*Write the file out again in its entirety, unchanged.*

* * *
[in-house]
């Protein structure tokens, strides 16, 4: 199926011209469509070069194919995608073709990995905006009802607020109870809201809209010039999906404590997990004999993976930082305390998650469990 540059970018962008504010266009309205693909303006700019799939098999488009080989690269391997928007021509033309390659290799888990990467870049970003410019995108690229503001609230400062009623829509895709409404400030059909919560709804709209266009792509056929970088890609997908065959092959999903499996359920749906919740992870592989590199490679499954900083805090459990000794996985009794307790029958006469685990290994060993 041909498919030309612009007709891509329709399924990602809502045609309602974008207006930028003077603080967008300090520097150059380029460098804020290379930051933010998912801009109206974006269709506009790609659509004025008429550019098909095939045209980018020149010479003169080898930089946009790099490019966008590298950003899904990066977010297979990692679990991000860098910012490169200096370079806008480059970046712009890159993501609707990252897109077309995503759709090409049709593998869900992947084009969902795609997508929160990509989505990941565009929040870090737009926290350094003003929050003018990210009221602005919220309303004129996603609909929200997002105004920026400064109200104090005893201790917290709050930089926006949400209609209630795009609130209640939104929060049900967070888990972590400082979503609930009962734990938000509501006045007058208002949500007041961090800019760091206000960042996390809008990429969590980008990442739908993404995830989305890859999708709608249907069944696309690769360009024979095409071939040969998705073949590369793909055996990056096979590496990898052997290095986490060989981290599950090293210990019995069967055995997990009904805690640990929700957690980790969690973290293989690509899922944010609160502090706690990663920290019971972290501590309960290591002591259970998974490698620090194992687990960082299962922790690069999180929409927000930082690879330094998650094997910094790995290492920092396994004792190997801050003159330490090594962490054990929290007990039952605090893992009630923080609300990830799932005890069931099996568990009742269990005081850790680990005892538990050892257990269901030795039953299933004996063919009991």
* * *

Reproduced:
[in-house]
């Protein structure tokens, strides 16, 4: 199926011209469509070069194919995608073709990995905006009802607020109870809201809209010039999906404590997990004999993976930082305390998650469990 540059970018962008504010266009309205693909303006700019799939098999488009080989690269391997928007021509033309390659290799888990990467870049970003410019995108690229503001609230400062009623829509895709409404400030059909919560709804709209266009792509056929970088890609997908065959092959999903499996359920749906919740992870592989590199490679499954900083805090459990000794996985009794307790029958006469685990290994060993 041909498919030309612009007709891509329709399924990602809502045609309602974008207006930028003077603080967008300090520097150059380029460098804020290379930051933010998912801009109206974006269709506009790609659509004025008429550019098909095939045209980018020149010479003169080898930089946009790099490019966008590298950003899904990066977010297979990692679990991000860098910012490169200096370079806008480059970046712009890159993501609707990252897109077309995503759709090409049709593998869900992947084009969902795609997508929160990509989505990941565009929040870090737009926290350094003003929050003018990210009221602005919220309303004129996603609909929200997002105004920026400064109200104090005893201790917290709050930089926006949400209609209630795009609130209640939104929060049900967070888990972590400082979503609930009962734990938000509501006045007058208002949500007041961090800019760091206000960042996390809008990429969590980008990442739908993404995830989305890859999708709608249907069944696309690769360009024979095409071939040969998705073949590369793909055996990056096979590496990898052997290095986490060989981290599950090293210990019995069967055995997990009904805690640990929700957690980790969690973290293989690509899922944010609160502090706690990663920290019971972290501590309960290591002591259970998974490698620090194992687990960082299962922790690069999180929409927000930082690879330094998650094997910094790995290492920092396994004792190997801050003159330490090594962490054990929290007990039952605090893992009630923080609300990830799932005890069931099996568990009742269990005081850790680990005892538990050892257990269901030795039953299933004996063919009991």